Captive Yellow-blotched Map Turtles are also prone to metabolic bone disease due to improper conditions. If your turtle is fed too much protein they are also prone to pyramiding of the scutes.
The eye color of Yellow-blotched Map Turtles is a light green/ yellow color with a wide black horizontal stripe through the middle.
Can they swim?
Yellow-blotched Map Turtles are great swimmers and are very comfortable in deep waters. Even from a young age they like the deep water as it provides better security for them.
If you are caring for a captive Yellow-blotched Map Turtle their water should be clean and filtered at all times and there should be plenty of vegetation available to them.
As this species is incredibly rare and endangered, taking caring of one in captivity can be incredibly rewarding.
These turtles can either be kept in groups of the same species or in groups with similar turtles. They can also be kept in outdoor ponds.
If you intend to keep a single Yellow-blotched Map Turtle, they will need an aquatic set up with some form of filtration and current system in place, as hey enjoy fast-moving waters.
For a single turtle, the ideal tank size is at least 50 gallons, and if there were two turtles, you would need an extra 30-50 gallons for there to be enough space for them to live comfortably. If you’re keeping females this setup would have to be even bigger again.
As these turtles also like to bask, you will also have to provide them with a good basking spot. To do this, you could include a small area of the tank that is land and provide a ramp up to it. They will only require a rock or a log to bask on. The basking spot needs to be around 85 to 90 degrees Fahrenheit.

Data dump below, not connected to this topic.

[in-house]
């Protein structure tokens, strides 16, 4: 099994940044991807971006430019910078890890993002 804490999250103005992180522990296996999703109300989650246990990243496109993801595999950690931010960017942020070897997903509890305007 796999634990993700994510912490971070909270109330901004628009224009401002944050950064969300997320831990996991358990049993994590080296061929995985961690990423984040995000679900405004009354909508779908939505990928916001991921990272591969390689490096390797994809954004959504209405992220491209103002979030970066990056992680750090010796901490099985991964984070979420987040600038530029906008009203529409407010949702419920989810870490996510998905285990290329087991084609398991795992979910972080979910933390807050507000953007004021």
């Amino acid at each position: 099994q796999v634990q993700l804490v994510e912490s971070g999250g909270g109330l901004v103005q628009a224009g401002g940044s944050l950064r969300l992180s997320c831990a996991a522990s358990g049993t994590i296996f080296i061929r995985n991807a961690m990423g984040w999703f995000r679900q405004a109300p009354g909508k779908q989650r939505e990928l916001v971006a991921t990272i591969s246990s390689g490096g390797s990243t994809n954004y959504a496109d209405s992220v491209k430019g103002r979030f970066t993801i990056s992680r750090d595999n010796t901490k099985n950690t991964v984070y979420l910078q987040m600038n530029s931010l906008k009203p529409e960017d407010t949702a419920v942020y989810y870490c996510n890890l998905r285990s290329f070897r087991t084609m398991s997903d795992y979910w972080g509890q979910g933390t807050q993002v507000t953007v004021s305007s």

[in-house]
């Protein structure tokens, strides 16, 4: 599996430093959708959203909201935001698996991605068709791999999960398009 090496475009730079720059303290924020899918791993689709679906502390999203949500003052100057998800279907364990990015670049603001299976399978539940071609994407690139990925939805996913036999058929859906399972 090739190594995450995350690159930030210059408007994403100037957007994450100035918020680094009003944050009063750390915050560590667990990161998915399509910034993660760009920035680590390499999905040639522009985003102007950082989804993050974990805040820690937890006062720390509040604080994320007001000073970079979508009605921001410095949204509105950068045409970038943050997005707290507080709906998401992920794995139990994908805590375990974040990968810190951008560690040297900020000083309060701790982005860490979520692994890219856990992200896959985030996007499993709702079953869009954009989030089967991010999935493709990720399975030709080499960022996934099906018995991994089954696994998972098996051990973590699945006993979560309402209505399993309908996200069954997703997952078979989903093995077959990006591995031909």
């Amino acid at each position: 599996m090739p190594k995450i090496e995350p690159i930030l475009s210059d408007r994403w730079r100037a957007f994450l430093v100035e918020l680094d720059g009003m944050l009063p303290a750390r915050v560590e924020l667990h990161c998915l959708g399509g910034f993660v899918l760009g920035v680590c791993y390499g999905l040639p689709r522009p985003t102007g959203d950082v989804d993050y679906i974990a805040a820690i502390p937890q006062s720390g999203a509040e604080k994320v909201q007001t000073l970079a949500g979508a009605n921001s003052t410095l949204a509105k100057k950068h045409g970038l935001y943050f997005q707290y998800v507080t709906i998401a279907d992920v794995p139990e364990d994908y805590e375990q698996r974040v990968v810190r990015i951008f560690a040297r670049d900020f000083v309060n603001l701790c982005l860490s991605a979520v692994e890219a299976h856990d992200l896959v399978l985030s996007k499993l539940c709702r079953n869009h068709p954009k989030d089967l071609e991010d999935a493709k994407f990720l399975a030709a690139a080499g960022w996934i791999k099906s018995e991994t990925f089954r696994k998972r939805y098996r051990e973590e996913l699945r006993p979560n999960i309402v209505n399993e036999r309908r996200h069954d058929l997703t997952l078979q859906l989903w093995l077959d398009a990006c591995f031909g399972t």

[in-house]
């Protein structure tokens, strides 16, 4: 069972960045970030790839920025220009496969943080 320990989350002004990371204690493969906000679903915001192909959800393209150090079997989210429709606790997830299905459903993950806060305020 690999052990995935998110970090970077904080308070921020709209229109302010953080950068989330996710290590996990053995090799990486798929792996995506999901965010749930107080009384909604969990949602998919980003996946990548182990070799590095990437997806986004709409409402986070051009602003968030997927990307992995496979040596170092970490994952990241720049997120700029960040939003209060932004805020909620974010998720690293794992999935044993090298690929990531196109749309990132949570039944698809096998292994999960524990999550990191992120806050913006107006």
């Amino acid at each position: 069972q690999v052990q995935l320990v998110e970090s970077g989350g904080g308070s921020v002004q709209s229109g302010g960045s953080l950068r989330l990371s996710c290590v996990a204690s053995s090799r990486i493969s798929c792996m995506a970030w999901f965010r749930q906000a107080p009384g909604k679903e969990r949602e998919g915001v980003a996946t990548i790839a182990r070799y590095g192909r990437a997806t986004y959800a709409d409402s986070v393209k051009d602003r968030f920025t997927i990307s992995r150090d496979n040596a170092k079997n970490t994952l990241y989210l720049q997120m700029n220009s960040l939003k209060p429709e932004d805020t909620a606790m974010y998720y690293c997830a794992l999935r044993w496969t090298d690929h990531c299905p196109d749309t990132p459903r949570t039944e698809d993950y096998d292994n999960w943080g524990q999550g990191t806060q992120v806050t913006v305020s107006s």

They also need a water temperature of around 70 to 75 degrees Fahrenheit, so the tank would require a thermometer to be installed to monitor this.
In order to keep their shells healthy, they will also require a UVB light, so they can get enough vitamin D3 and other nutrients that they would normally get naturally from the sun.
You should avoid handling your Yellow-blotched Map Turtle as much as possible, as they are cautious creatures and, as you will notice, tend to hide a lot of the time and will be frightened easily.
These turtles are extremely rare so are bred in relatively small batches. Due to their rareness, purchasing one would be pretty expensive.
Owning a Yellow-blotched Map Turtle is also not allowed in some areas of the U.S.
If you were to purchase a Yellow-blotched Map Turtle. It would cost you around $400 for hatchlings and around $800 for an adult turtle.
Just make sure the turtle you buy is a captive bred species and not just a regular Yellow-blotched Map Turtle that has been captured in the wild.
Yellow-blotched Map Turtles are often referred to by their nickname: ‘Yellow-blotched Sawback Turtle’.
They earned this nickname due to the serrated ridges along the spine of their shells.